Responding to investors' sensitivity to interest rate risk, units of First Union Corp. have issued $300 million of 40-year debt that offers an unusual double-put option.

First Union's Florida and North Carolina banks each issued $150 million in subordinated notes due in 2036.

The notes have a 6.18% coupon and were priced to yield 6.195%, or 48 basis points over comparable treasuries. Moody's Investors Service assigned an "A1" rating to the issues. Standard & Poor's gave the issues an "A" rating.

In what one analyst described as a "weird" twist, the issues are puttable - that is, they can be redeemed early - after 10 and 20 years.

The structure gives investors two opportunities to reposition their portfolios when rates rise.

Analysts said unusual structures like the double-put option are gaining favor.

"The puttable structures have become very popular," said Allerton G. Smith, of Donaldson, Lufkin & Jenrette. "The ability to offset the inherent convexity of those other structures with puttable bonds will make them more attractive as an investment vehicle."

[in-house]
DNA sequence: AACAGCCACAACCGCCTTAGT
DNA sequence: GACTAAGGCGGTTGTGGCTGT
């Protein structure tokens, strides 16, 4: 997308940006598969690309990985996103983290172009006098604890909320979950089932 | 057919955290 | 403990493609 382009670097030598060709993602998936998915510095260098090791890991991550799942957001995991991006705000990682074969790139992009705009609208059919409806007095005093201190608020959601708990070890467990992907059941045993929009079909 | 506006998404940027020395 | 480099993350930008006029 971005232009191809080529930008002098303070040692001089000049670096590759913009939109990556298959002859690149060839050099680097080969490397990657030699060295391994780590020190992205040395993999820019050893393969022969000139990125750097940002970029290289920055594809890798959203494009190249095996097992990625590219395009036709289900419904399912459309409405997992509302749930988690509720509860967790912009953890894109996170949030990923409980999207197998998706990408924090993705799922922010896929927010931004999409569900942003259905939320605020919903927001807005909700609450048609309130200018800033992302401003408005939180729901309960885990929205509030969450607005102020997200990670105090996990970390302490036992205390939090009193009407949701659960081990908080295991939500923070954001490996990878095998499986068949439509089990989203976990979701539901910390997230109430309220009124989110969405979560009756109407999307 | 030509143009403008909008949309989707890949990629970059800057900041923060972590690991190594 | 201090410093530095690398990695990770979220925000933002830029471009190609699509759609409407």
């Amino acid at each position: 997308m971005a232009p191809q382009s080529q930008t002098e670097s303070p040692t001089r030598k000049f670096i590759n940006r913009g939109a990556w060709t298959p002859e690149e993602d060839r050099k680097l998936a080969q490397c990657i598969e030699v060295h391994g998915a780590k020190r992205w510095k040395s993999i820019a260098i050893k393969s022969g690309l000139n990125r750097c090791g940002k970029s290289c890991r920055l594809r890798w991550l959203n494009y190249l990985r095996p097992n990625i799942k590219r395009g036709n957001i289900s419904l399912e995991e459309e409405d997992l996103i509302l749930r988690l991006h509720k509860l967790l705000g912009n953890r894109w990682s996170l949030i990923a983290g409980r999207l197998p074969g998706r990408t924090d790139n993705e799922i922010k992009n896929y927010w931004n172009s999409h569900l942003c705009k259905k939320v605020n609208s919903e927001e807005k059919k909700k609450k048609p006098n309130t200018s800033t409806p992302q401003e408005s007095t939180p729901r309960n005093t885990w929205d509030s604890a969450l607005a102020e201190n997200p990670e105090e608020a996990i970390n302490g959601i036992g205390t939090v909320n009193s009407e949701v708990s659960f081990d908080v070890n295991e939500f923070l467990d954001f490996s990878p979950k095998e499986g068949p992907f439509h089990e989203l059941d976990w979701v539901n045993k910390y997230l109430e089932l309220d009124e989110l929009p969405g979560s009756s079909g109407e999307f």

Investors, especially insurance companies, are under pressure from rating agencies and regulators to control interest rate exposure, analysts pointed out.

Mr. Smith said long-term bonds at today's yields are a cheap way for banks to raise money.

First Union also is taking advantage of investors' favorable perception of the banking industry.

The industry's capital and reserves have grown dramatically in the past five years, while the level of risks on bank balance sheets has diminished, Mr. Smith said.

"Many investors view bank paper as a safe haven against industrial event risk," he said, adding that "the future of bank spreads looks sunny."

The spread, or gap between treasuries and debt, widens when investors perceive risk and demand a higher return. When investors view an industry favorably, as is the case for banks now, spreads become narrower and it is cheaper for the companies to raise money.

That the debt is being issued at the bank level rather than the holding company level is a departure from the norm for First Union, and is part of a trend among banking companies to diversify their funding sources, analysts said.

After a spate of issuance by banks, Mr. Smith predicted a lull "as issuers wait to see if there is a more favorable interest rate environment further down the road."

Ultimately, he said, the lack of new supply in the marketplace means it will continue to be cheap for banks to tap the capital markets for their funding needs.

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